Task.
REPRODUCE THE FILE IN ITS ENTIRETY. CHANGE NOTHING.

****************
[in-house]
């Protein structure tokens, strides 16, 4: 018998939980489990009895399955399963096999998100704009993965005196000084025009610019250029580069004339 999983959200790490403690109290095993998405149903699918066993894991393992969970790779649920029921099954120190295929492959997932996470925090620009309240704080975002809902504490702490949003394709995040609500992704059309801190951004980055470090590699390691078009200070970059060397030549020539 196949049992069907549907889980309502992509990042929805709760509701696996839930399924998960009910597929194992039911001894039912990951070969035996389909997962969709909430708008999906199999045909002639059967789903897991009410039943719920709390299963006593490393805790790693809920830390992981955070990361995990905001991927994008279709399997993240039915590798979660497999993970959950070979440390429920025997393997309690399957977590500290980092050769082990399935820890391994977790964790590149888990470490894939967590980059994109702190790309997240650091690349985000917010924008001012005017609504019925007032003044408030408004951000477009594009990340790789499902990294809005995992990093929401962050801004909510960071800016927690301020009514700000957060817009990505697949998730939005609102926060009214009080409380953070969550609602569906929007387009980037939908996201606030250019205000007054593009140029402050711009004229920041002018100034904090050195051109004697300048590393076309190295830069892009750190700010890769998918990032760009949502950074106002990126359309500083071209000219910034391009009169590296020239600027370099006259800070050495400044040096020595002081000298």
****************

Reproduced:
[in-house]
């Protein structure tokens, strides 16, 4: 018998939980489990009895399955399963096999998100704009993965005196000084025009610019250029580069004339 999983959200790490403690109290095993998405149903699918066993894991393992969970790779649920029921099954120190295929492959997932996470925090620009309240704080975002809902504490702490949003394709995040609500992704059309801190951004980055470090590699390691078009200070970059060397030549020539 196949049992069907549907889980309502992509990042929805709760509701696996839930399924998960009910597929194992039911001894039912990951070969035996389909997962969709909430708008999906199999045909002639059967789903897991009410039943719920709390299963006593490393805790790693809920830390992981955070990361995990905001991927994008279709399997993240039915590798979660497999993970959950070979440390429920025997393997309690399957977590500290980092050769082990399935820890391994977790964790590149888990470490894939967590980059994109702190790309997240650091690349985000917010924008001012005017609504019925007032003044408030408004951000477009594009990340790789499902990294809005995992990093929401962050801004909510960071800016927690301020009514700000957060817009990505697949998730939005609102926060009214009080409380953070969550609602569906929007387009980037939908996201606030250019205000007054593009140029402050711009004229920041002018100034904090050195051109004697300048590393076309190295830069892009750190700010890769998918990032760009949502950074106002990126359309500083071209000219910034391009009169590296020239600027370099006259800070050495400044040096020595002081000298």